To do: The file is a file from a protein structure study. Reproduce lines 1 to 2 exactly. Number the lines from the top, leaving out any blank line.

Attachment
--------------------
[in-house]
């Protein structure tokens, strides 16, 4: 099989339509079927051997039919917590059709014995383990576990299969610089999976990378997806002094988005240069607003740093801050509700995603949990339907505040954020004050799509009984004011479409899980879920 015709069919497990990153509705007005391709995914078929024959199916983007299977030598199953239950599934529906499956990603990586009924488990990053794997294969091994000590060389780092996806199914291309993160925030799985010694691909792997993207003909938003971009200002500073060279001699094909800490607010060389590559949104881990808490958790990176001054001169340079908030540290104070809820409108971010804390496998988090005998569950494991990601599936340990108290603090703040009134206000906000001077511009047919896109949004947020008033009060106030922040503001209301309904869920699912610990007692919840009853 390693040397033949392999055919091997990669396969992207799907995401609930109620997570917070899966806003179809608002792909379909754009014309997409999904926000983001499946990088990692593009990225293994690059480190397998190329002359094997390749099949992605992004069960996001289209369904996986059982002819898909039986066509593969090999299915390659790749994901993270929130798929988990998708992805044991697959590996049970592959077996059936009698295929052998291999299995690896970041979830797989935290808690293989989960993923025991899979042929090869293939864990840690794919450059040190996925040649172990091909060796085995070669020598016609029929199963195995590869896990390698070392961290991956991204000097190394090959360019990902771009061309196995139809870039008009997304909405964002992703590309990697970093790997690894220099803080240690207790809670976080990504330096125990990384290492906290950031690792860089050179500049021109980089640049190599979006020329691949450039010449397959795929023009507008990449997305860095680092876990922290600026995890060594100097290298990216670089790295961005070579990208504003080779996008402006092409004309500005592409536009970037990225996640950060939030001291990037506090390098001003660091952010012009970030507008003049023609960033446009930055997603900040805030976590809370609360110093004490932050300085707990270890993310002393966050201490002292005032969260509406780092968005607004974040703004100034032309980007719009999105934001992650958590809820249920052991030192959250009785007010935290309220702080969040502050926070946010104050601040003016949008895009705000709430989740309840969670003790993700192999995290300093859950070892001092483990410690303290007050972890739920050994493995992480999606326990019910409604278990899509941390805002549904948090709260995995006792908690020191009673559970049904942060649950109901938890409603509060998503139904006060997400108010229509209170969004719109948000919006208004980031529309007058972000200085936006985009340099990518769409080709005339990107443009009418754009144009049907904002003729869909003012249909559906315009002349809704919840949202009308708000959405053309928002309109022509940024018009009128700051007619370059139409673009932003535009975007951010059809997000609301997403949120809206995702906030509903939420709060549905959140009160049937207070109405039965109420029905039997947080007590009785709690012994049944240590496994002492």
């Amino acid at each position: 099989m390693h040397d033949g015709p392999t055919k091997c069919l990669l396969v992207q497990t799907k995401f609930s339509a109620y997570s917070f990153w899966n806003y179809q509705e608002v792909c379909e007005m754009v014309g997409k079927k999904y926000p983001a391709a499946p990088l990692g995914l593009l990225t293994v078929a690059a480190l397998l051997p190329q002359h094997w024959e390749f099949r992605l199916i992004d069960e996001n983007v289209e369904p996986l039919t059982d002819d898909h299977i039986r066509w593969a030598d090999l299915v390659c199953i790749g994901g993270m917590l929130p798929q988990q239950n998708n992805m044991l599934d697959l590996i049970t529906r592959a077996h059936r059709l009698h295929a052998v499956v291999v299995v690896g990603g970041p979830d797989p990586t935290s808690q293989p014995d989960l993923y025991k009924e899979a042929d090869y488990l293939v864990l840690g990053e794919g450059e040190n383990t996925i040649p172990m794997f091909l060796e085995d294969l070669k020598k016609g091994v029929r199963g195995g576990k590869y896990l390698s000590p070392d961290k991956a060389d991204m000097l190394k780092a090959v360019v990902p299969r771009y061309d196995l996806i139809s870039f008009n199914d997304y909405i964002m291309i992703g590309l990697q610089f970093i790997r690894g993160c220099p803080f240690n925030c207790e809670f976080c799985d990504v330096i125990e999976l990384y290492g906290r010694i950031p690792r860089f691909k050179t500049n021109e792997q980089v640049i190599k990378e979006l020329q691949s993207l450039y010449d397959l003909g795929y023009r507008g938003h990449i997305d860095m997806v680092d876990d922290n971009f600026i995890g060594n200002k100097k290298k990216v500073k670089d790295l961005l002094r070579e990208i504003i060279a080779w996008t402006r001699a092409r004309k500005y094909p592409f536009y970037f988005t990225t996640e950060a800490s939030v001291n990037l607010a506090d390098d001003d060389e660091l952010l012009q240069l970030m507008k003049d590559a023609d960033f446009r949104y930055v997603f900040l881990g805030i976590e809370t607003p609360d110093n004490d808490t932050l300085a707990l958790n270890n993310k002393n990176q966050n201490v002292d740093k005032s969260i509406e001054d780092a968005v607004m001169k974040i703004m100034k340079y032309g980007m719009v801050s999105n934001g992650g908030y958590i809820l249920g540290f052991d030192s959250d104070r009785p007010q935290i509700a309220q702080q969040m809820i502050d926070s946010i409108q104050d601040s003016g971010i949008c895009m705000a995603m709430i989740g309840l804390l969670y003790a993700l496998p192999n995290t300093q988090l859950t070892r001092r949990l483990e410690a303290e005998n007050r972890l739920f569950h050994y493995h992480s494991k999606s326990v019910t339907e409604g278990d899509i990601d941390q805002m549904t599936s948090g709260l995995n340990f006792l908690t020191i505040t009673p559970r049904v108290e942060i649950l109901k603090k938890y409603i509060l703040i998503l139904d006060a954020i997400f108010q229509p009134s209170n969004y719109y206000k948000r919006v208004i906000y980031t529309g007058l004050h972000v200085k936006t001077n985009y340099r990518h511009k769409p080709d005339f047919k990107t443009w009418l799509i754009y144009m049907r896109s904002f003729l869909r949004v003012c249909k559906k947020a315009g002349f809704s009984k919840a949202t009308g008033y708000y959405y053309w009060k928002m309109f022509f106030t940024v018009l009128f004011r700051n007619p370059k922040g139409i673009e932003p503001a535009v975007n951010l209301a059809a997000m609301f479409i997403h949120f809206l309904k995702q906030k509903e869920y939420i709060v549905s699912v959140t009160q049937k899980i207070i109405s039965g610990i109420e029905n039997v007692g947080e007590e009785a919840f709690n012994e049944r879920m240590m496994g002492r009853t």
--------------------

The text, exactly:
[in-house]
């Protein structure tokens, strides 16, 4: 099989339509079927051997039919917590059709014995383990576990299969610089999976990378997806002094988005240069607003740093801050509700995603949990339907505040954020004050799509009984004011479409899980879920 015709069919497990990153509705007005391709995914078929024959199916983007299977030598199953239950599934529906499956990603990586009924488990990053794997294969091994000590060389780092996806199914291309993160925030799985010694691909792997993207003909938003971009200002500073060279001699094909800490607010060389590559949104881990808490958790990176001054001169340079908030540290104070809820409108971010804390496998988090005998569950494991990601599936340990108290603090703040009134206000906000001077511009047919896109949004947020008033009060106030922040503001209301309904869920699912610990007692919840009853 390693040397033949392999055919091997990669396969992207799907995401609930109620997570917070899966806003179809608002792909379909754009014309997409999904926000983001499946990088990692593009990225293994690059480190397998190329002359094997390749099949992605992004069960996001289209369904996986059982002819898909039986066509593969090999299915390659790749994901993270929130798929988990998708992805044991697959590996049970592959077996059936009698295929052998291999299995690896970041979830797989935290808690293989989960993923025991899979042929090869293939864990840690794919450059040190996925040649172990091909060796085995070669020598016609029929199963195995590869896990390698070392961290991956991204000097190394090959360019990902771009061309196995139809870039008009997304909405964002992703590309990697970093790997690894220099803080240690207790809670976080990504330096125990990384290492906290950031690792860089050179500049021109980089640049190599979006020329691949450039010449397959795929023009507008990449997305860095680092876990922290600026995890060594100097290298990216670089790295961005070579990208504003080779996008402006092409004309500005592409536009970037990225996640950060939030001291990037506090390098001003660091952010012009970030507008003049023609960033446009930055997603900040805030976590809370609360110093004490932050300085707990270890993310002393966050201490002292005032969260509406780092968005607004974040703004100034032309980007719009999105934001992650958590809820249920052991030192959250009785007010935290309220702080969040502050926070946010104050601040003016949008895009705000709430989740309840969670003790993700192999995290300093859950070892001092483990410690303290007050972890739920050994493995992480999606326990019910409604278990899509941390805002549904948090709260995995006792908690020191009673559970049904942060649950109901938890409603509060998503139904006060997400108010229509209170969004719109948000919006208004980031529309007058972000200085936006985009340099990518769409080709005339990107443009009418754009144009049907904002003729869909003012249909559906315009002349809704919840949202009308708000959405053309928002309109022509940024018009009128700051007619370059139409673009932003535009975007951010059809997000609301997403949120809206995702906030509903939420709060549905959140009160049937207070109405039965109420029905039997947080007590009785709690012994049944240590496994002492």